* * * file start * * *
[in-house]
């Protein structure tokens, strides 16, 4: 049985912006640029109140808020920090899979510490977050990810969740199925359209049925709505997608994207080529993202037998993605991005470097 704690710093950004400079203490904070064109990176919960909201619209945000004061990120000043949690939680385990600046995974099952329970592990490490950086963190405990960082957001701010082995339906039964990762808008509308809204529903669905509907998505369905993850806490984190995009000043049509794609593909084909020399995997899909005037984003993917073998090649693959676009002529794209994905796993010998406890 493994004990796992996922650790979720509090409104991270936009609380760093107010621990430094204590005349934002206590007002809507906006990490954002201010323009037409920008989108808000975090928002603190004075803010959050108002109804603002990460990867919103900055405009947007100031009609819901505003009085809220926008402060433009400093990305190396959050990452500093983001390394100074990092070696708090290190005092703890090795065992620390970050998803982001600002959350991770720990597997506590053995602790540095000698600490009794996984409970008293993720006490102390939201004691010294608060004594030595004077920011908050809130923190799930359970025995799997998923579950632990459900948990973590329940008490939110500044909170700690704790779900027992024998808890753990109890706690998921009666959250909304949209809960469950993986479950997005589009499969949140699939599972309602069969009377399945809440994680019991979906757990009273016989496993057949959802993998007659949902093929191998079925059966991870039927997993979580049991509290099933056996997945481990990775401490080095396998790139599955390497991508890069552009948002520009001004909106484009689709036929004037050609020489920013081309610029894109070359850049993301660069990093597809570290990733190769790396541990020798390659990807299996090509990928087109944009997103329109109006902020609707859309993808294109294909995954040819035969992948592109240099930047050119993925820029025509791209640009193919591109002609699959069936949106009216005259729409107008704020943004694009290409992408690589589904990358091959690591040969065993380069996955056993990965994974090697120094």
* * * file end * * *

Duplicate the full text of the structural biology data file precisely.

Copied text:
[in-house]
């Protein structure tokens, strides 16, 4: 049985912006640029109140808020920090899979510490977050990810969740199925359209049925709505997608994207080529993202037998993605991005470097 704690710093950004400079203490904070064109990176919960909201619209945000004061990120000043949690939680385990600046995974099952329970592990490490950086963190405990960082957001701010082995339906039964990762808008509308809204529903669905509907998505369905993850806490984190995009000043049509794609593909084909020399995997899909005037984003993917073998090649693959676009002529794209994905796993010998406890 493994004990796992996922650790979720509090409104991270936009609380760093107010621990430094204590005349934002206590007002809507906006990490954002201010323009037409920008989108808000975090928002603190004075803010959050108002109804603002990460990867919103900055405009947007100031009609819901505003009085809220926008402060433009400093990305190396959050990452500093983001390394100074990092070696708090290190005092703890090795065992620390970050998803982001600002959350991770720990597997506590053995602790540095000698600490009794996984409970008293993720006490102390939201004691010294608060004594030595004077920011908050809130923190799930359970025995799997998923579950632990459900948990973590329940008490939110500044909170700690704790779900027992024998808890753990109890706690998921009666959250909304949209809960469950993986479950997005589009499969949140699939599972309602069969009377399945809440994680019991979906757990009273016989496993057949959802993998007659949902093929191998079925059966991870039927997993979580049991509290099933056996997945481990990775401490080095396998790139599955390497991508890069552009948002520009001004909106484009689709036929004037050609020489920013081309610029894109070359850049993301660069990093597809570290990733190769790396541990020798390659990807299996090509990928087109944009997103329109109006902020609707859309993808294109294909995954040819035969992948592109240099930047050119993925820029025509791209640009193919591109002609699959069936949106009216005259729409107008704020943004694009290409992408690589589904990358091959690591040969065993380069996955056993990965994974090697120094």